Many bacteria are housed in our intestines, essential to the functioning of the organism and the maintenance of the health. In particular, they have proved their beneficial effects in the context of digestion. Indeed, these bacteria degrade food in nutrients in order to make them usable by our body, essential to the growth of a living being. The microbiota could therefore be an important part in the overall growth process.

According to the World Health Organization, more than 155 million children under 5 years old were stunted growth due to malnutrition in 2016.

In case of chronic malnutrition, the gut microbiota is altered: pathogenic bacteria settle in the intestines at the expense of beneficial bacteria. This phenomenon is named dysbiosis. Food is less well metabolized, which would reinforce stunting.

To understand and limit the undernutrition impact, preclinical studies have been conducted on mice.

In a first study, stool samples were collected from healthy or malnourished Malawi neonates. These samples were transplanted (faecal transplant) into axenic mice, meaning bacteria free. Then, they were fed with food commonly given to Malawi children. The results showed encouraging prospects: mice that received the microbiota from well-nourished children developed better than those colonized by the microbiota of malnourished children (size gain and bone growth). A subsequent transplantation of the microbiota from healthy mice would have allowed mice with an altered microbiota to restore normal growth. Although this study is only at a preclinical stage, it nevertheless suggests that the consumption of certain bacteria by malnourished children could improve their health status. A second study showed the effects of Lactobacillus plantarum on mice under standard diet or chronic undernutrition compared to axenic mice or monocolonized by other bacteria. Mice monocolonized by L. plantarum gained more weight and developed better than other mice. And this just as effectively as mice with a complex microbiota. Some probiotics might therefore be able to promote postnatal growth.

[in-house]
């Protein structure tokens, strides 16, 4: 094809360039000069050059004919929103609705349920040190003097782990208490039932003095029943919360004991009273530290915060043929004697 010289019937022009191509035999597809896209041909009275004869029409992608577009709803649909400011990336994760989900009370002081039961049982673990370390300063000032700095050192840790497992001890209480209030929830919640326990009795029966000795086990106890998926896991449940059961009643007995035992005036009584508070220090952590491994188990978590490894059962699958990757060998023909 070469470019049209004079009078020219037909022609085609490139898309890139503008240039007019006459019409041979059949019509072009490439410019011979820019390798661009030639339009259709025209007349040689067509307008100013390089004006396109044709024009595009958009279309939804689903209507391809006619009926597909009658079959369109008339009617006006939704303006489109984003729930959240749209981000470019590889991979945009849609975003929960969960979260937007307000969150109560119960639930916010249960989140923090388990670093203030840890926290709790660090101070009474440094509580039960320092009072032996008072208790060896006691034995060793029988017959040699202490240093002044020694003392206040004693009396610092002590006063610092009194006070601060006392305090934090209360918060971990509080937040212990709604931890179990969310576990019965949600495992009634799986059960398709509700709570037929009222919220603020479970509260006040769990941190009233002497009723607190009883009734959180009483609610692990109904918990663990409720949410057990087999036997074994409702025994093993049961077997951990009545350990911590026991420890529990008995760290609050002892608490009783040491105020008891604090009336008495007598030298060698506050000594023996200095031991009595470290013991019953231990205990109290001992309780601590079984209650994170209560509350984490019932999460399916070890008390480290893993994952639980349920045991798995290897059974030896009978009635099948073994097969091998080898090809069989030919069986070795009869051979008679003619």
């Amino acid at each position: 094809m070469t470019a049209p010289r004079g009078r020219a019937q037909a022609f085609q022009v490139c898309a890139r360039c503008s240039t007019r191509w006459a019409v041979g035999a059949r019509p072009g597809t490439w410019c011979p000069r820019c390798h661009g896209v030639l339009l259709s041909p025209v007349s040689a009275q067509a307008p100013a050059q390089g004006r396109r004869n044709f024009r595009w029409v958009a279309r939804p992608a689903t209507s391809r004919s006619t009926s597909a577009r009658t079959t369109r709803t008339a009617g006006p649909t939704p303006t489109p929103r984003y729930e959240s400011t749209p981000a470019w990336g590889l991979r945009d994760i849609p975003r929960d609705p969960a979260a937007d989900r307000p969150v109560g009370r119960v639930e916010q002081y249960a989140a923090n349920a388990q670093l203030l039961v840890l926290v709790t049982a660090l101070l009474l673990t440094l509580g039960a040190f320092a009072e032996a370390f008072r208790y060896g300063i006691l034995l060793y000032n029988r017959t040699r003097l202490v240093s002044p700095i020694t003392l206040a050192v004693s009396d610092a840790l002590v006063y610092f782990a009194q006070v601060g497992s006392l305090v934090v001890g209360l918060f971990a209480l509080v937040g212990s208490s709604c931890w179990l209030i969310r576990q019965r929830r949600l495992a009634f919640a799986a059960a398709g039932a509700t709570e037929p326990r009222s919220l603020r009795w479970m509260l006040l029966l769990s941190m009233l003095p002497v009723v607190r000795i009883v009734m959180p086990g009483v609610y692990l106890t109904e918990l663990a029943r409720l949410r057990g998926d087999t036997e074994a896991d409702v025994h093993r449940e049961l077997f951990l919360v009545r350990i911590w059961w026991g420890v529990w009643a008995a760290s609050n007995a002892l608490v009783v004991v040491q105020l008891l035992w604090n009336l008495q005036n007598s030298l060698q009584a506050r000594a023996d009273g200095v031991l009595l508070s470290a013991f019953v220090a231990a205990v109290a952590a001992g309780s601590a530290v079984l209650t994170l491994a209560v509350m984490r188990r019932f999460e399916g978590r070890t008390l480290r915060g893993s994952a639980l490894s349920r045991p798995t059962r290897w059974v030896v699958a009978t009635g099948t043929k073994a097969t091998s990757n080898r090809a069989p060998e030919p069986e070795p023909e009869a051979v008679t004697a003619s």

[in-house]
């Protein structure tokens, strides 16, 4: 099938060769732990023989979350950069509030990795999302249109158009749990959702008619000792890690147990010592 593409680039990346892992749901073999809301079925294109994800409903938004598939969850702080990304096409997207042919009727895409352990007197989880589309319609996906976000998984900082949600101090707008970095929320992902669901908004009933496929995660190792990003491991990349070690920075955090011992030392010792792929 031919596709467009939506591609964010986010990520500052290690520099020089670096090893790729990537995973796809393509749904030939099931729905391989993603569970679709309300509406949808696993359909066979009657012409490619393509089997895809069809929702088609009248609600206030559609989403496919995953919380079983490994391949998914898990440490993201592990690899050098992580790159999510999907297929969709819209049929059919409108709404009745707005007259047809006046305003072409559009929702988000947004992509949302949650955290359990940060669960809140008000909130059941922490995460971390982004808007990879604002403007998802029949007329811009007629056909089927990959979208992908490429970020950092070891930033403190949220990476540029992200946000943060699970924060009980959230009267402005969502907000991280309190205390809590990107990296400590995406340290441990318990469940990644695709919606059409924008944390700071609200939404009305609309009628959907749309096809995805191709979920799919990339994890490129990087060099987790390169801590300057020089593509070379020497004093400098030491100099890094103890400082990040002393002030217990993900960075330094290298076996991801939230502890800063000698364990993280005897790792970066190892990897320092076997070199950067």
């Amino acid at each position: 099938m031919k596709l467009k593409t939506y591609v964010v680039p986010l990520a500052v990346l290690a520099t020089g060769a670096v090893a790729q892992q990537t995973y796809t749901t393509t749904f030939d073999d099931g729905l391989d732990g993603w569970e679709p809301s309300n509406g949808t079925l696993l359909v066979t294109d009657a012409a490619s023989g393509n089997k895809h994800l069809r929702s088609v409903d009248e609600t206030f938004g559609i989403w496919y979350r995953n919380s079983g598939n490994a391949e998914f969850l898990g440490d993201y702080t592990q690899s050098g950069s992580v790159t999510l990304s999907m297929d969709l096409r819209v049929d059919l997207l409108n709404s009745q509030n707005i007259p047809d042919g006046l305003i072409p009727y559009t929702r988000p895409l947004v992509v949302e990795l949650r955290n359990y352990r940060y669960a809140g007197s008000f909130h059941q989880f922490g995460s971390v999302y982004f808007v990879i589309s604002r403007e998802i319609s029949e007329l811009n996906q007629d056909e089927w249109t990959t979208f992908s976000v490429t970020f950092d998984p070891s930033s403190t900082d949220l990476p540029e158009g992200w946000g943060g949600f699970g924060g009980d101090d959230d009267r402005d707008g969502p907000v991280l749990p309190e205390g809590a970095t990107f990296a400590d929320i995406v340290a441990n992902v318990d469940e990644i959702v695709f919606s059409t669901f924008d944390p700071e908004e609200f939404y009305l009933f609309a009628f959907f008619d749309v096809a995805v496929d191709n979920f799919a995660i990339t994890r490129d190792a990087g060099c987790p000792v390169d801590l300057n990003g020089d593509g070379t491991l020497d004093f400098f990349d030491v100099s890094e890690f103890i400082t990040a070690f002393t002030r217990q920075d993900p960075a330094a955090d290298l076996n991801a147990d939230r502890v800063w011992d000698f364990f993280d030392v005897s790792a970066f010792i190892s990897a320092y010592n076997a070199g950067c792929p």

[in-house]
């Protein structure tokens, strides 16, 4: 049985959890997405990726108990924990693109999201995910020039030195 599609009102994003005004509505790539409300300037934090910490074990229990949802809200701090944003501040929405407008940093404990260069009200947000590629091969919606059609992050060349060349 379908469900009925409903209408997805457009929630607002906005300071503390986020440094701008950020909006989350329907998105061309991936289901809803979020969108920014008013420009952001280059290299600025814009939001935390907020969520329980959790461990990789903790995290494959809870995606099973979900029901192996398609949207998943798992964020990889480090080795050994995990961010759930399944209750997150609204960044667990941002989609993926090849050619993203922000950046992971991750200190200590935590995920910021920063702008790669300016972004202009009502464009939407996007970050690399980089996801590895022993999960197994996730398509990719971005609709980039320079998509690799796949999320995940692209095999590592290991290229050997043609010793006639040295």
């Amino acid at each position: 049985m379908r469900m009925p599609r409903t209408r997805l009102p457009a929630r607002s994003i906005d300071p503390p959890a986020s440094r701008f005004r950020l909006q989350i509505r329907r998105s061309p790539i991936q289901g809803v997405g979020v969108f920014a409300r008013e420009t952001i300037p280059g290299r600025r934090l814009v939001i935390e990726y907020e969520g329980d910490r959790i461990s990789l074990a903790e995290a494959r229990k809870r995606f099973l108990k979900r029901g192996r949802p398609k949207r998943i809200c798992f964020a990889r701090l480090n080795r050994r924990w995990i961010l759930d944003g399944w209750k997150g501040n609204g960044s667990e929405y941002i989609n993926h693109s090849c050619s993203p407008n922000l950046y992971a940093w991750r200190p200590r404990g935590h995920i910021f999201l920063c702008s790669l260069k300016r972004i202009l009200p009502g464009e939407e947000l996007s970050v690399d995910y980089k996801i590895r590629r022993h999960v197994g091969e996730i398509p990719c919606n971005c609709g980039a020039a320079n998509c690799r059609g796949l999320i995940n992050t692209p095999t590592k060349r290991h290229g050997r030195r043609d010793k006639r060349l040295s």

These results are promising. Clinical trials could be considered, linking conventional nutrition approaches with supplementation with specific probiotics.

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BLANTON LV, CHARBONNEAU MR, SALIH T, BARRATT MJ, VENKATESH S, ILKAVEYA O, SUBRAMANIAN S, MANARY MJ, TRHAN I, JORGENSEN JM, FAN YM, HENRISSAT B, LEYN SA, RODIONOV DA, OYSTERMAN AL, MALETA KM, NEWGARD CB, ASHORN P, DEWEY KG, GORDON JI. Gut bacteria that prevent growth impairments transmitted by microbiota from malnourished children. Science. 2016,351(6275)

SCHWARZER M, MAKKI K, STORELLI G, MACHUCA-GAYET I, SRUTKOVA D, HERMANOVA P, MARTINO ME, BALMAND S, HUDCOVIC T, HEDDI A, RIEUSSET J, KOZAKOVA H, VIDAL H, LEULIER F. Lactobacillus plantarum strain maintains growth of infant mice during chronic undernutrition. Science. 2016, 351(6275):854-7